Friday, April 27, 2018

Net Training - Cross Band Repeaters

The following information is taken from “The ARRL Operating Manual for Radio Amateurs, 9th Edition.”
I was, recently, asked if I knew anything about CROSSBAND REPEATING.  If you have a dual band, dual-display mobile radio and a handheld radio you can set up your own repeated system.

Why do so?  There are several reasons.  My personal reason is as follows.  I have two separate radios installed in my vehicle.  One radio is a dual-band dual-display Kenwood, TM-V7 and one is a Motorola, Spectra, single band UHF radio.  My Motorola has a public address system with an external speaker, so I can hear the radio outside my vehicle.  The Kenwood does not.  There have been times when I was out of my vehicle and did not have a handheld radio with me, but I wanted to keep track of what was going on on-the-air.  I set my Kenwood as a repeater from 2 meter frequency to 70 centimeter frequency.  Any call that came in on 2 meters was repeated on the UHF and came out through the external radio speaker.  I could now hear what was happening and also hear if someone called me.

Let us say you want to operate your handheld radio, but you need the extra power of your mobile radio to hit a repeater.  For example, you’re on the lower level of a shopping mall with your handheld.  You can’t reach the local repeater from down there, but you can the repeater from your vehicle in the parking lot.  Again you repeat through your vehicle to the repeater and you have coverage from your handheld.

You may be in one of the hospitals and you have your handheld, but cannot reach the local repeater, but you can reach your vehicle in the parking lot…I think you get the idea.
Cross-band repeat operation in most mobile radios is very simple.  When the cross-band function is turned on, anything the radio hears on one band is retransmitted to the other.  When the signal stops the radio goes into receive on both bands and waits for the next signal, on either band, to repeat.  So down in the mall or down in city hall or down in the hospital, you transmit on UHF.  Your mobile hears its UHF received, and repeats you to the main repeater on VHF, flips itself around and repeats the main repeater back to you using the UHF transmitter.  Simple as this is, it can take a while to wrap your mind around the concept.

There are some problems that limit the utility of cross-band repeat.  The biggest problem is hang-time on the main repeater – the time after someone stops talking, but the repeater stays on the air, beeps, and finally drops.  On many repeaters that’s several seconds, and when two hams are in conversation, the repeater never drops until they are done.  It will automatically reset the time-out timer as each one un-keys their mike so it does not time-out.  Your cross-band repeater can’t tell the difference between a ham’s transmission through the repeater and the hang time afterwards.  It’s all just one long signal being received.  So, if you, down in city hall, are listening to two hams talk, you can’t break in until they’re done.  As long as they are talking, your mobile never stops sending the signal to you, and never listens for you. (Something else to keep in mind here is that your mobile is now transmitting a lot, and it is not designed for continuous transmission.  Keep it in low power.)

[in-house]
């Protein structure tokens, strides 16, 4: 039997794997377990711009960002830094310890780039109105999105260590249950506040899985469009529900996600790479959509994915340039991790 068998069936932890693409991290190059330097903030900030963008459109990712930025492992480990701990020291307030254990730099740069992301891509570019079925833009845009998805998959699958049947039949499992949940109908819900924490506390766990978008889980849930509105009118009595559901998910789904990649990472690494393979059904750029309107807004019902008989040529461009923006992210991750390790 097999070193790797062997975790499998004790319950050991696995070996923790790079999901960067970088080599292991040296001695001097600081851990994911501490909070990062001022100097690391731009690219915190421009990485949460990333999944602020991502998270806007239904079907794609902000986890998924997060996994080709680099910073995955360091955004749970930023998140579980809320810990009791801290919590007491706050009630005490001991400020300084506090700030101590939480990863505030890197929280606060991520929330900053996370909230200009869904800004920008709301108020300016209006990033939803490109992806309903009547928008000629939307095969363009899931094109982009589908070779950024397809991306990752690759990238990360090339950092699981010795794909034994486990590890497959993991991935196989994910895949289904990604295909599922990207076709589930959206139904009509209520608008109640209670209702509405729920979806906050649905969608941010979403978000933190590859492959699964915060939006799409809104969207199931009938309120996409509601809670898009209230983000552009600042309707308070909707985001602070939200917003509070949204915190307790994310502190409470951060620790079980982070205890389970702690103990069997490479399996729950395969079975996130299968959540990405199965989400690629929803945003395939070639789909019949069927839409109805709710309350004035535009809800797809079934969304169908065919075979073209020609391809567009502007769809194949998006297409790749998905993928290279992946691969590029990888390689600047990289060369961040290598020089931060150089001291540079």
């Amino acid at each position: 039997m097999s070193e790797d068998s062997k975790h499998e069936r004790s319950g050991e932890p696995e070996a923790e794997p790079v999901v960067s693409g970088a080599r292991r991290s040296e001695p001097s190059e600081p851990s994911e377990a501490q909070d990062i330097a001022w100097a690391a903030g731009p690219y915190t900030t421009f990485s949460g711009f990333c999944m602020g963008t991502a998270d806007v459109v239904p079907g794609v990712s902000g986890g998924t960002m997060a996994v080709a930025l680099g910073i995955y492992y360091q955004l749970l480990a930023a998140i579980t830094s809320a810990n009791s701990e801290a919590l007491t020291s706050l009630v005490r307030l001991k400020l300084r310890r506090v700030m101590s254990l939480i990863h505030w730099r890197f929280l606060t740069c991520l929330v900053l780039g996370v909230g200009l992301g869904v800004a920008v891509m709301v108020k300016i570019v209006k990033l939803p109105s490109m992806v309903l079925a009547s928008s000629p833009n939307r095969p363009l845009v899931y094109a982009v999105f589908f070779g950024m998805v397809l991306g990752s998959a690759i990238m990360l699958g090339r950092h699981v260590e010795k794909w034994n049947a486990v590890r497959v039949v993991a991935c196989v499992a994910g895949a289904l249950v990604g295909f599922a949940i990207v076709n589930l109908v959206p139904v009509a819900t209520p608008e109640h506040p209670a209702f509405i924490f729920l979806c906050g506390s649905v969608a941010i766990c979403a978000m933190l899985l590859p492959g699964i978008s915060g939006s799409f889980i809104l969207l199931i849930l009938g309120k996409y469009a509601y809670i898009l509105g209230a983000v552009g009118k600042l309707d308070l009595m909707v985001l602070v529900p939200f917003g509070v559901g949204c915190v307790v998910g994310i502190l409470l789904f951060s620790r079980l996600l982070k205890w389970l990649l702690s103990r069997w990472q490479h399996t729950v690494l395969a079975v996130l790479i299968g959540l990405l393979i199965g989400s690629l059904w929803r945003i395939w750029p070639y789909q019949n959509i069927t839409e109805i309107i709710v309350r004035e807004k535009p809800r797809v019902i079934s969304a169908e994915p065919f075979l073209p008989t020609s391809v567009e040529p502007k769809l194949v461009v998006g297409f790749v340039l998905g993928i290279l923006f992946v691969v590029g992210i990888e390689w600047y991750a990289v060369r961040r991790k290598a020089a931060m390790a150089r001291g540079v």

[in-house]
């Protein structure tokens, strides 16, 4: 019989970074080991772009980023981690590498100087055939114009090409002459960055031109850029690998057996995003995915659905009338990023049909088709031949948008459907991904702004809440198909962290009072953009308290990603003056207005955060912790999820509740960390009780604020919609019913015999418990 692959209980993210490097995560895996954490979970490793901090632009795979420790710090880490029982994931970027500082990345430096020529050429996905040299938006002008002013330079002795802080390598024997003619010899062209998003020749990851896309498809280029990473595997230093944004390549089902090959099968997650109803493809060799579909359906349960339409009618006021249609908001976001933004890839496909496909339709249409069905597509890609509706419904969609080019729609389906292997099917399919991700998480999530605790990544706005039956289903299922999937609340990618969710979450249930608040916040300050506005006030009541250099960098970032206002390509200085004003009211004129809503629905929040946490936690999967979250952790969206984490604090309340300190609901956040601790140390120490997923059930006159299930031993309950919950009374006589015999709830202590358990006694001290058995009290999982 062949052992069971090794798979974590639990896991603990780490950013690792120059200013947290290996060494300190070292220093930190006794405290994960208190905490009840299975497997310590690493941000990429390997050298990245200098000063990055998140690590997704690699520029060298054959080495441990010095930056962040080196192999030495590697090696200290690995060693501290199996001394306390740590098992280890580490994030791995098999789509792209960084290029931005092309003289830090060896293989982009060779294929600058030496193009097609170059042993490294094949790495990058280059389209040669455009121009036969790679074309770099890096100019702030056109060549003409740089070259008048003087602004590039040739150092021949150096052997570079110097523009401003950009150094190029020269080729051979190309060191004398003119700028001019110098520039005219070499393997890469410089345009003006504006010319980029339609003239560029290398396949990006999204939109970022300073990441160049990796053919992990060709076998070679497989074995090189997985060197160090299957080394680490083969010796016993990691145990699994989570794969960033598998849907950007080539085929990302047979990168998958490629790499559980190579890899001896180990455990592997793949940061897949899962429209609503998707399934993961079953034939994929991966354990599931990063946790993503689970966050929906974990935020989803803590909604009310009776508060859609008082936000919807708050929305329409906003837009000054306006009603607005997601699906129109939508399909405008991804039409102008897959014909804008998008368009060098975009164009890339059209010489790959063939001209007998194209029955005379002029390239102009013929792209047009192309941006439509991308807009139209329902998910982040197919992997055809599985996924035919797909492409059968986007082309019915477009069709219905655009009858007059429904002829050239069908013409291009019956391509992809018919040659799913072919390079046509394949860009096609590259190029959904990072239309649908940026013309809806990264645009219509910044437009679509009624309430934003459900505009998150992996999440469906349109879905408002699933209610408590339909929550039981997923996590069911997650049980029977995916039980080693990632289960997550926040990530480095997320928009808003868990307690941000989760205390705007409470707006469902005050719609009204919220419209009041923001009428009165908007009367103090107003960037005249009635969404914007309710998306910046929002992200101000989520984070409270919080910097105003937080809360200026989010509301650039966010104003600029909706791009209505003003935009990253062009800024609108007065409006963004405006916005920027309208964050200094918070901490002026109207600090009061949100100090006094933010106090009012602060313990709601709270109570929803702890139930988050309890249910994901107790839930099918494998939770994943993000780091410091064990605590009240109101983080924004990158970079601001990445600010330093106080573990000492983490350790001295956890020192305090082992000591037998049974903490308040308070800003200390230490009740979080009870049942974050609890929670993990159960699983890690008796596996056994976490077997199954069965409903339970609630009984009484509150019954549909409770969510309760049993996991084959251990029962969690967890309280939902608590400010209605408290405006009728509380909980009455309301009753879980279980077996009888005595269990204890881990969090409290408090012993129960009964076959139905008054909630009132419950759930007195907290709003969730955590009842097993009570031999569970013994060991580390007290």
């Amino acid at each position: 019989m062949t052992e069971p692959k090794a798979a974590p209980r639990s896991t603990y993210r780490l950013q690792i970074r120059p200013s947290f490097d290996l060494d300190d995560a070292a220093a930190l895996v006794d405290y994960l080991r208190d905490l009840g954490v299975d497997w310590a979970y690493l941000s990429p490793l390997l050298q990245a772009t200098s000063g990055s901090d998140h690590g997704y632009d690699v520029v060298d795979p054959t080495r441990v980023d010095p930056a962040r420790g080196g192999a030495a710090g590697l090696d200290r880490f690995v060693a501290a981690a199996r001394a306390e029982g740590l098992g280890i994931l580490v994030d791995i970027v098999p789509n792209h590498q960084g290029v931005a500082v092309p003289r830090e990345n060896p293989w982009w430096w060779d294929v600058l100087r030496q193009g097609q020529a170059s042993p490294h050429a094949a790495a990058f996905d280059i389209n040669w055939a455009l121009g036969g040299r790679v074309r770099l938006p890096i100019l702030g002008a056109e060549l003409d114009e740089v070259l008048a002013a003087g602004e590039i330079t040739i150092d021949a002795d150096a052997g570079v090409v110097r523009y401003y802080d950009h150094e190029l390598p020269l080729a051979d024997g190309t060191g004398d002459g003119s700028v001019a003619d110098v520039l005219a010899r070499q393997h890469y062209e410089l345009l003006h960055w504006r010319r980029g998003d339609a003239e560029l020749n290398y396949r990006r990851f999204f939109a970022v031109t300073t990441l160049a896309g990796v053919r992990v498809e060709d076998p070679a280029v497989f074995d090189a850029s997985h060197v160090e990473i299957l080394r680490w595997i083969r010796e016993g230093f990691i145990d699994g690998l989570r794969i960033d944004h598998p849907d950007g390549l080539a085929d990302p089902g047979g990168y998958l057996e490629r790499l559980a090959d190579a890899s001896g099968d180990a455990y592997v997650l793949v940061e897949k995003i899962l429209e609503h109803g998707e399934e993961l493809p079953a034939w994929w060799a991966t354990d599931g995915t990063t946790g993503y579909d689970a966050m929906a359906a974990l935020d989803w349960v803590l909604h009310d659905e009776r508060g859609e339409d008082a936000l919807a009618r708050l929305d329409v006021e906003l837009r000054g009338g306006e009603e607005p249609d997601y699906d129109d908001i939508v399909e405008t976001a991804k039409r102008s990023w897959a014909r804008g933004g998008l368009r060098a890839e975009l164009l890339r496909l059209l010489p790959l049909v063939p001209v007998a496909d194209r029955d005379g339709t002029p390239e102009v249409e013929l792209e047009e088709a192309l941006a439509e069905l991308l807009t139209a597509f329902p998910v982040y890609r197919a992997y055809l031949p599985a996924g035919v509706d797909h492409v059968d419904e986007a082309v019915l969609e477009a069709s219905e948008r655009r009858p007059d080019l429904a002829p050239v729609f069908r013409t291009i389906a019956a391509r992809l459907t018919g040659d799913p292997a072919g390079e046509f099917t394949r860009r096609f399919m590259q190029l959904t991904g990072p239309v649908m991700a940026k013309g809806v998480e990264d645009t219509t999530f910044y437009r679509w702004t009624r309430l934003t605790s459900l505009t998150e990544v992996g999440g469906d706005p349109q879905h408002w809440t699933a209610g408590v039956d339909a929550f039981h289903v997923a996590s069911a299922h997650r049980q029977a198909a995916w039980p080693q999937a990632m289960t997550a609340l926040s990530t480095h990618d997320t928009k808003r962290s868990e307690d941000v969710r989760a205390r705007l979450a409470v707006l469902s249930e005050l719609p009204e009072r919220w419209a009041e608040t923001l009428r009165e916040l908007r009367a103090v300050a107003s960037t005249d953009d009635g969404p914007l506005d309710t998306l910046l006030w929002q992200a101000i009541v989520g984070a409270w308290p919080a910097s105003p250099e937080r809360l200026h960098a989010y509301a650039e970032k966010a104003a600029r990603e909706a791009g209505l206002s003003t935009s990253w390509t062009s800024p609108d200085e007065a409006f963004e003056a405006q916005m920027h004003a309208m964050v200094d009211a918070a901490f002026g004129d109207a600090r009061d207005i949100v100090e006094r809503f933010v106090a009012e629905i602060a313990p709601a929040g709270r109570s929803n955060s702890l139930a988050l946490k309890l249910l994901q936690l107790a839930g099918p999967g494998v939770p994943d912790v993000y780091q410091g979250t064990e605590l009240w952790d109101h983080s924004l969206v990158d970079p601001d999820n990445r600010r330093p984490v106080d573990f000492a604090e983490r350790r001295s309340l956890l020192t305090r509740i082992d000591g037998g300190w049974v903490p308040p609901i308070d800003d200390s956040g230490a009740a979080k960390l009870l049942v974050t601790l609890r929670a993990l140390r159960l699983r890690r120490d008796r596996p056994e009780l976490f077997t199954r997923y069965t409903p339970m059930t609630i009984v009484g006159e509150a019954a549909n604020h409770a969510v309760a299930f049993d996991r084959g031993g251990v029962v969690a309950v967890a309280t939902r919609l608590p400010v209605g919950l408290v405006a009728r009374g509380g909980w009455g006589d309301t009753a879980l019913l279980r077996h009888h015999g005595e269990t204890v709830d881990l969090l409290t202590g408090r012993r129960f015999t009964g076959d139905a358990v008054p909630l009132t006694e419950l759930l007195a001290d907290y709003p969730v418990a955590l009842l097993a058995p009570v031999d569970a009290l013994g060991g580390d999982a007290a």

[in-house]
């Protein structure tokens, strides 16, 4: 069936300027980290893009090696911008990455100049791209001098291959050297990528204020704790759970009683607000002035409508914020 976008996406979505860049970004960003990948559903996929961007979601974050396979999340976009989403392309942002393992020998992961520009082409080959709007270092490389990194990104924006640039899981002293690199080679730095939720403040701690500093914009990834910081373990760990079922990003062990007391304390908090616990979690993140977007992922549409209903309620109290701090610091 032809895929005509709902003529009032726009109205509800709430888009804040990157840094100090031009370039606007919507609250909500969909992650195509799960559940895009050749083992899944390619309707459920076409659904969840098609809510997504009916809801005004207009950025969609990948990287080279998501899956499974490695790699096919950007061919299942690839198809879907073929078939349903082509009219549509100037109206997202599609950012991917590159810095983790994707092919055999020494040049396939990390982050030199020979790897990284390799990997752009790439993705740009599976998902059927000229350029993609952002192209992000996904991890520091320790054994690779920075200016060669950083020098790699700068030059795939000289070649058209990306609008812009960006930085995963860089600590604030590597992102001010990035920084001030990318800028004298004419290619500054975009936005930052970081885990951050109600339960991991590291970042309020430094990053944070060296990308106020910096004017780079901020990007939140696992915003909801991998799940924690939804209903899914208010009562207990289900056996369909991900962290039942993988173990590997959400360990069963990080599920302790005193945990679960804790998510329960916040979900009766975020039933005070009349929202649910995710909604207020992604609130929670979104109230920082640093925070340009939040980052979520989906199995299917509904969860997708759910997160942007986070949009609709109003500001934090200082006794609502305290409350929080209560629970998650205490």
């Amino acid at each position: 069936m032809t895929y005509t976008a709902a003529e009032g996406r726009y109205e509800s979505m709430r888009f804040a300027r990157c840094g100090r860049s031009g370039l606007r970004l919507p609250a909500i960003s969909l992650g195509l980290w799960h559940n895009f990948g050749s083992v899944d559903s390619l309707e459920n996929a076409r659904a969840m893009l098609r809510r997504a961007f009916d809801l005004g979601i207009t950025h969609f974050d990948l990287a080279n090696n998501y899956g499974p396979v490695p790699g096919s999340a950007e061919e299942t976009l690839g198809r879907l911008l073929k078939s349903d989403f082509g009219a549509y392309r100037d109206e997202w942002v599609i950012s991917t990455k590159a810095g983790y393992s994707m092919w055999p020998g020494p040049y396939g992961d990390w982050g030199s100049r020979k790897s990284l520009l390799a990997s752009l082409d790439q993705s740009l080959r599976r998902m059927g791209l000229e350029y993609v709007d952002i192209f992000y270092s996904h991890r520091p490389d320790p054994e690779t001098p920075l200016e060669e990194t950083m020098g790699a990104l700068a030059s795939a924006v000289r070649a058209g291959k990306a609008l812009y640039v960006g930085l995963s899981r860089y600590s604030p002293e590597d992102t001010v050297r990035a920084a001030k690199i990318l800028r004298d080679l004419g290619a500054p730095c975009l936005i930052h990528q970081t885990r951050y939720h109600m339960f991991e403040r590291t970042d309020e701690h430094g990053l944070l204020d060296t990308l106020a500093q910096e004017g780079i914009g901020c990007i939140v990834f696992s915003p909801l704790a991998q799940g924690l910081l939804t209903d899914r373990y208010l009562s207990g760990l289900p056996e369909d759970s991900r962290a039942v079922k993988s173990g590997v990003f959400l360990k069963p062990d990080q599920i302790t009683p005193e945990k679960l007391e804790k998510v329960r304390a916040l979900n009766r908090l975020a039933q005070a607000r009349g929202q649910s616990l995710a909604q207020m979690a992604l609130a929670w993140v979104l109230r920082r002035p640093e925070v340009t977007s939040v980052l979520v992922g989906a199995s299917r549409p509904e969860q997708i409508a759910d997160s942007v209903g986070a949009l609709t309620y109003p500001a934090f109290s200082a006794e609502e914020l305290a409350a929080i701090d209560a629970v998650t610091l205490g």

A repeater can be made “cross-band repeat friendly” by having a very short hang-time, or by specially designed CTCSS system.  If the repeater sends the tone only when a signal is on the input, and turns it off during the hang-time, your cross-band repeater can use the tone to know when to transmit and w2hen to shut off, allowing you to access the repeater between transmissions normally.  Or, if you can hear the main repeater directly on your handheld but just can’t get back to it, you do one-way cross-band repeat, from your handheld through the cross-band repeat, from your handheld through the cross-band mobile, but not back to your handheld.

A few notes of caution:  first, be careful in configuring your cross-band repeater.  Choose frequencies wisely – your coordination group may have identified band segments for cross-band repeat operation, so don’t just plunk down anywhere you want.  Do some research.  Guard the “local” side of your cross-band mobile with CTCSS or DCS.  If you don’t, and the squelch opens on your mobile, it will spew noise out to the main repeater.  Cross-band operation I particularly useful for emergency and public service event work, but a noise spewing, out of control cross-band mobile can render a vital repeater useless.

Second, maintain control.  The FCC rules require you be in control of the transmitter, but are not specific about how you do that.  If you can reach the vehicle in a few minutes from the inside of city hall, that’s probably good enough.  But don’t stop paying attention to it or leave the area.

Finally, you are required to ID both your mobile transmitter with your call sign.  How do you ID the transmitter that’s sending the main repeater signal back to you?  If you ID at the end of a transmission it goes out on the handheld and is repeated on the other frequency.  I don’t know many hams that talk for ten minutes, but you are to ID every ten minutes.

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